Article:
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Education secretary David Blunkett defended the government's direct funding of the new city academies, designed to ...
Education secretary David Blunkett defended the government's direct funding of the new city academies, designed to improve standards in deprived inner city areas. And he revealed on BBC Radio 4's Today programme that the first three schools would be in Liverpool, Lambeth, and Willesden in Brent LBC's area.

The schools will be funded, built and managed by government and any combination of the private sector, charities and churches. They are intended to provide innovative teaching in specialist areas such as languages, sports or technology.

Nigel de Gruchy, general secretary of the National Association of Schoolmasters/Union of Women Teachers, said teachers had grave reservations about the new category of schools and were concerned they would divert funds from the majority of other pupils. 'The question other teachers will be asking is 'Why should certain schools be given a special status, be given quite substantial additional resources?'', he added.

'And I don't think it is necessarily going to be the case that they will be serving just the deprived youngsters of inner city areas. My great fear is that in some of the areas where they are being proposed they will become semi-grammar schools, specially selective, and begin to attract youngsters from all round the area and therefore, eventually, they will win the places and once again the inner-city youngsters might may well be forced out'.

Mr Blunkett said for the first time a government would have a direct interest and an ability to influence events. 'Not simply by funding the running costs of the school - which we will be doing directly rather than through the education authority budget - but also by being hands-on in terms of the setting up of the school, and that's what we have not had in the Fresh Start proposals. Secondly, other partners - sometimes business and voluntary groups, and sometimes churches as in Liverpool - will be engaged as a partner, with the local authority's engagement as well, but with local people,' he explained.

He said the city academies in Liverpool, Lambeth and Brent were not out-of-area schools, but were 'serving deeply deprived areas and their admission policy will engage all the children of that locality'.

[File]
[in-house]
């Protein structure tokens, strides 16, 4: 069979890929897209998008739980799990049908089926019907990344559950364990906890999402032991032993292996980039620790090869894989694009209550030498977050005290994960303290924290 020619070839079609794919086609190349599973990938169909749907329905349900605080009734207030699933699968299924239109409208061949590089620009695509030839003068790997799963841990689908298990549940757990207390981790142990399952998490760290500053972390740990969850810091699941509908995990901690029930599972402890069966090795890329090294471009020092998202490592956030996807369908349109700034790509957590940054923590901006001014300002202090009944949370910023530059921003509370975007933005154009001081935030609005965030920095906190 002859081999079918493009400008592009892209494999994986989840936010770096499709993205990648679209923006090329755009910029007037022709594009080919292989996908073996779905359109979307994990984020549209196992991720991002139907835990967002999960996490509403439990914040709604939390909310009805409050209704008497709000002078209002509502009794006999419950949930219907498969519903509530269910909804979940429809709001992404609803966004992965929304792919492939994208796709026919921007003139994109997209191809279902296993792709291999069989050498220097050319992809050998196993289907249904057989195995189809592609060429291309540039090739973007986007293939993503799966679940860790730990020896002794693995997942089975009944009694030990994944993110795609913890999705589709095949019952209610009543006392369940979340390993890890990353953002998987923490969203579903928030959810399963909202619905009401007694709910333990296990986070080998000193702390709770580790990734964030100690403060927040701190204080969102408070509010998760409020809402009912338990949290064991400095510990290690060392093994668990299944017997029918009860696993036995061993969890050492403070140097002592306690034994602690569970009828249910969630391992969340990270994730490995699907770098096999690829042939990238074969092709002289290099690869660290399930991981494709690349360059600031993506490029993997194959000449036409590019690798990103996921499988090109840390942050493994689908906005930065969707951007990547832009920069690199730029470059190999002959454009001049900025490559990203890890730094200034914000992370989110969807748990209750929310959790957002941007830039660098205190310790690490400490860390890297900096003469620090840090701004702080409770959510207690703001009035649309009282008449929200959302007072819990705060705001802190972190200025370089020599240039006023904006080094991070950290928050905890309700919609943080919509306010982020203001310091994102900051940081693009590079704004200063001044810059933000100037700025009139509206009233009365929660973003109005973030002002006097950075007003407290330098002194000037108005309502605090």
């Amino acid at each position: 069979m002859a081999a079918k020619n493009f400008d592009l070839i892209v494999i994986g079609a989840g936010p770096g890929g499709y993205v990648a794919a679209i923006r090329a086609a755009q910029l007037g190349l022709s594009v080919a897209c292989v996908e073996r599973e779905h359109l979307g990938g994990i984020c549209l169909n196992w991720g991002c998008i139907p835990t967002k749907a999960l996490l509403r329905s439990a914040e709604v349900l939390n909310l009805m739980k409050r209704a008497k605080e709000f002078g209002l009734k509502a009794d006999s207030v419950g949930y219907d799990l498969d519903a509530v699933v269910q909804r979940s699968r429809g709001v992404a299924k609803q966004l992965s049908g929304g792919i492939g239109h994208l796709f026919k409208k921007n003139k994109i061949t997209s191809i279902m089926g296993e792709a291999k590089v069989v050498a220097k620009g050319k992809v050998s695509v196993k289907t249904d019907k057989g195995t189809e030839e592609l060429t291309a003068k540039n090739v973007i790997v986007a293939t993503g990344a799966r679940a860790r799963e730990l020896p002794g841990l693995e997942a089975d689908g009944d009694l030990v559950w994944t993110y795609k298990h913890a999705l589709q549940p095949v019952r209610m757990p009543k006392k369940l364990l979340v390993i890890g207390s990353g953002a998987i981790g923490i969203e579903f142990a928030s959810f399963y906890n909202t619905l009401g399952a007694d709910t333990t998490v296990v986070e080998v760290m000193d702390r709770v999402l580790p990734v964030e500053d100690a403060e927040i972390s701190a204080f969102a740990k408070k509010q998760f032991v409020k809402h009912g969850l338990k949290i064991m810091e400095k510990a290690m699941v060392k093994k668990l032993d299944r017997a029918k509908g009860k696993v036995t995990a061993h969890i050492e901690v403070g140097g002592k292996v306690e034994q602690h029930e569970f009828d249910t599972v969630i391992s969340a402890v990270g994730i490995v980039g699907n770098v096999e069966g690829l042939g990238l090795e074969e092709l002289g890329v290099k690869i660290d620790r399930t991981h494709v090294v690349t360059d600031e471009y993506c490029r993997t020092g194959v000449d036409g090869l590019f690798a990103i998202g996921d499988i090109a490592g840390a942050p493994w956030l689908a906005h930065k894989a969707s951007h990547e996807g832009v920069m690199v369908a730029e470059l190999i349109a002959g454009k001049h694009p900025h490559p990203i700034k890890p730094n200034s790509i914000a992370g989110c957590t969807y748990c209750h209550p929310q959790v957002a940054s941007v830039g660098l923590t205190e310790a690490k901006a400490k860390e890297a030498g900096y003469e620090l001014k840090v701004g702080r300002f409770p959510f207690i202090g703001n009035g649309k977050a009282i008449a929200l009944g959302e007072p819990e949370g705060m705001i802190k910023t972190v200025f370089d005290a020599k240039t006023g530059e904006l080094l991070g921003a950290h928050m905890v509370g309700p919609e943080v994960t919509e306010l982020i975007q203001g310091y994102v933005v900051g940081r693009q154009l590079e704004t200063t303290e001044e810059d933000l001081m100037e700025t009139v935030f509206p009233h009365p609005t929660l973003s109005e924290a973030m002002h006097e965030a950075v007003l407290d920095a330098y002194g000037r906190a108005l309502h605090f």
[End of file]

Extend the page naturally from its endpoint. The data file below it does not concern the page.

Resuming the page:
Asked whether the government would direct the academies' priorities, Mr Blunkett insisted it would be a partner. His Conservative predecessor Gillian Sheppard had said that government traditionally eulogised about what they wanted to do. 'We are the first government - through the 1998 education Act - to actually take power to do something about it'.

The sponsors' contribution was real money and amounted to 20% of establishment costs, either in new build or refurbishment. They would contribute to the academies' specialisms - for example,sport in Willesden through Frank Lowe's involvement, and manufacturing and industry in Liverpool through the involvement of Marconi and other companies. This approach reflected the belief that one pattern did not fit all.

Mr Blunkett insisted new academies could not go into areas where there were surplus places and cream off children. He added: 'That is part of the agreement with the sponsors and supporters. So we are not going to have that. We have put separate money aside as part of the major drive to revamp and refurbish inner-city education, which by anybody's standards has been neglected over the years'.

Asked whether the academies might cream off the best pupils and teachers, Mr Blunkett replied: 'We can't have it both ways. We can't have preference for parents - obviously and self-evidently wanting to get their children into a good school...It seems to me people want it both ways. The articulate and well-off want to move into areas where they can get a good education for their children. Let us all be concerned for those who can't'.

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